A Beginner's Guide to Mouthpiece Anatomy

by John R. Hylkema

Mouthpieces are the binding factor between us as brass players and our beloved instruments. A mouthpiece that suits a player well can make all the difference in being comfortable and achieving optimal performance when the horn is up to a player’s face. Having an appropriate mouthpiece for the individual player is also critical for growth as a performing musician. Playing on a mouthpiece that doesn’t line up with the individual’s unique anatomy such as their teeth structure, lip size, jaw alignment, as well as countless other factors can have an adverse effect when playing a brass instrument.

To play on a mouthpiece that’s right for you, it’s important to be familiar with the four main components of a brass instrument mouthpiece. These four components include the rim, cup, throat, and backbore. Knowing how these components function individually, and together, is crucial when considering the perfect mouthpiece capable of fulfilling your needs. 



Rim


The rim is where “the tire meets the pavement.” In other words, the connection between the lips and this part of the mouthpiece is critical due to its direct contact with your embouchure. Some players enjoy having the same rim feel no matter what type of playing they may be doing, while other players prefer a different feel when addressing different styles of music. Although some brass players are devout with their schools of thought, it all depends on personal preference and what works for the player.

Generally, rim shapes are categorized as “flat” or “rounded,” each containing their own pros and cons. Many brass players tend to find a happy medium in a rim that combines flat and round characteristics as well as the correct diameter that suits their unique anatomy. Although there are no absolutes when it comes to certain characteristics of a rim, quite often it is found that a flat rim provides pressure evenly on the given player’s lips. In addition, they are considered comfortable and can aid in endurance when playing. One drawback to this is the lack of flexibility offered by the flat rim. On the other hand, a round rim offers a great deal of flexibility to the player but will also require more lip strength and air pressure when playing.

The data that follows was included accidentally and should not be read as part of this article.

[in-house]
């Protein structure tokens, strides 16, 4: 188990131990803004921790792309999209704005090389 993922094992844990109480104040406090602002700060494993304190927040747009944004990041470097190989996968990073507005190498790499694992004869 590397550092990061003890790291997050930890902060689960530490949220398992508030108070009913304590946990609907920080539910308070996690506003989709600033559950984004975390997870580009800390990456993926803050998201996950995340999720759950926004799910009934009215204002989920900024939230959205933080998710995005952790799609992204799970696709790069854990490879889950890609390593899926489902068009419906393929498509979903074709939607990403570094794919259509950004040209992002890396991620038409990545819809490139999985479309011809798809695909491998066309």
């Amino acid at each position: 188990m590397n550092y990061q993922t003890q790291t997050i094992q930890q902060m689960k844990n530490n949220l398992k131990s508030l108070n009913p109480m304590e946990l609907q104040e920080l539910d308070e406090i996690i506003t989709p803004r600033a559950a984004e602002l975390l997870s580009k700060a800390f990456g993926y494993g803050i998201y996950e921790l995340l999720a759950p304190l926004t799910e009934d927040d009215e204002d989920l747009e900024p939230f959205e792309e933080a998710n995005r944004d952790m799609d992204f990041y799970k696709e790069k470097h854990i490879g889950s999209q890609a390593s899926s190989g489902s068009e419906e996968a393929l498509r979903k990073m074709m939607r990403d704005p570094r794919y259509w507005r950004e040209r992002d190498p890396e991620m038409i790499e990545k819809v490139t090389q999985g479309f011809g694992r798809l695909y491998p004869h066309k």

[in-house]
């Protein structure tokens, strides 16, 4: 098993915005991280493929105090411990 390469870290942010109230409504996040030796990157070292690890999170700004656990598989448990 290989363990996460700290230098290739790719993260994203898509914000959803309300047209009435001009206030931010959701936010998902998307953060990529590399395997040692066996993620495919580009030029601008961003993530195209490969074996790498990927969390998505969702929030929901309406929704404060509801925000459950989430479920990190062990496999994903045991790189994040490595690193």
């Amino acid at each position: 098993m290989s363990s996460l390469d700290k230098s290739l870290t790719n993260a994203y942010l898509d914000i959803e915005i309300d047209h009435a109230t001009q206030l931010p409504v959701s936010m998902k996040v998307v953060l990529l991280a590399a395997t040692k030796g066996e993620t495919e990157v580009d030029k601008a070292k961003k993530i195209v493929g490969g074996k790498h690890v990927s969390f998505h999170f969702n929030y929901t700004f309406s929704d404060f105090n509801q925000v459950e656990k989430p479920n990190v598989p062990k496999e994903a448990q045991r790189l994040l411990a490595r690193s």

Width is equally important when examining the rim of a mouthpiece. A smaller rim width provides less lip support whereas a larger width allows more lip support. Most instances are subjective when it comes to a mouthpiece’s rim and it is recommended to try a multitude of different rims to find the perfect fit for your playing needs. 


Cup


The cup is the resonating chamber of the mouthpiece that determines how much of the lip will be able to vibrate. Its diameter has an important effect since it determines how much physical volume this component will have. With a larger diameter, more area of the lip will be allowed to vibrate. This attribute can also have a major influence on the player’s sound. In discussing the cup, common descriptions for the depth are shallow (or small) and deep (or large). Some benefits of a shallow cup include more overall control along with a brighter tone. On the other end of the spectrum, a deep cup will produce a darker tone color. Maximum control is required for playing on a mouthpiece with a deep cup. A smaller mouthpiece cup will most often require less effort or exertion from the player.


Throat